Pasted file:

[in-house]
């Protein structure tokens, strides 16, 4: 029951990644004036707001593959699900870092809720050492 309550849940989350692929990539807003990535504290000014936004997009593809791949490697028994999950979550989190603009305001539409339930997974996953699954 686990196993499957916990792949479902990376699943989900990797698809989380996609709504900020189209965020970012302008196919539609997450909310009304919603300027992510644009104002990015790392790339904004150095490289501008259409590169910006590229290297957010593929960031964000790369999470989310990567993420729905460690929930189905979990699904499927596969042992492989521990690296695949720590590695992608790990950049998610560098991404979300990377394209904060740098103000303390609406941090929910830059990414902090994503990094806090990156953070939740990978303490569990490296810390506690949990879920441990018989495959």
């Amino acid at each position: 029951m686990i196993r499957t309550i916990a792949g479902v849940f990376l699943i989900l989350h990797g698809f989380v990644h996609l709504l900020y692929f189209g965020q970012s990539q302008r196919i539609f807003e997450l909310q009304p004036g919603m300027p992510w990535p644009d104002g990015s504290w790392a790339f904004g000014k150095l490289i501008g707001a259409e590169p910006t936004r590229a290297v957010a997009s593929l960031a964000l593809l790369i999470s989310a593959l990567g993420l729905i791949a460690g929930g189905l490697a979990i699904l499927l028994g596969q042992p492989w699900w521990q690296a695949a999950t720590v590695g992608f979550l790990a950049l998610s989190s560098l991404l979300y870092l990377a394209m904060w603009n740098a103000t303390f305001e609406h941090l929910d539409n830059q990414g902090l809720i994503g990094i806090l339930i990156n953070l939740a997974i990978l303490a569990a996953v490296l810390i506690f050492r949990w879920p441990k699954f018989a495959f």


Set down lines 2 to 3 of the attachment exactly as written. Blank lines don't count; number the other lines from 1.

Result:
């Protein structure tokens, strides 16, 4: 029951990644004036707001593959699900870092809720050492 309550849940989350692929990539807003990535504290000014936004997009593809791949490697028994999950979550989190603009305001539409339930997974996953699954 686990196993499957916990792949479902990376699943989900990797698809989380996609709504900020189209965020970012302008196919539609997450909310009304919603300027992510644009104002990015790392790339904004150095490289501008259409590169910006590229290297957010593929960031964000790369999470989310990567993420729905460690929930189905979990699904499927596969042992492989521990690296695949720590590695992608790990950049998610560098991404979300990377394209904060740098103000303390609406941090929910830059990414902090994503990094806090990156953070939740990978303490569990490296810390506690949990879920441990018989495959």
């Amino acid at each position: 029951m686990i196993r499957t309550i916990a792949g479902v849940f990376l699943i989900l989350h990797g698809f989380v990644h996609l709504l900020y692929f189209g965020q970012s990539q302008r196919i539609f807003e997450l909310q009304p004036g919603m300027p992510w990535p644009d104002g990015s504290w790392a790339f904004g000014k150095l490289i501008g707001a259409e590169p910006t936004r590229a290297v957010a997009s593929l960031a964000l593809l790369i999470s989310a593959l990567g993420l729905i791949a460690g929930g189905l490697a979990i699904l499927l028994g596969q042992p492989w699900w521990q690296a695949a999950t720590v590695g992608f979550l790990a950049l998610s989190s560098l991404l979300y870092l990377a394209m904060w603009n740098a103000t303390f305001e609406h941090l929910d539409n830059q990414g902090l809720i994503g990094i806090l339930i990156n953070l939740a997974i990978l303490a569990a996953v490296l810390i506690f050492r949990w879920p441990k699954f018989a495959f």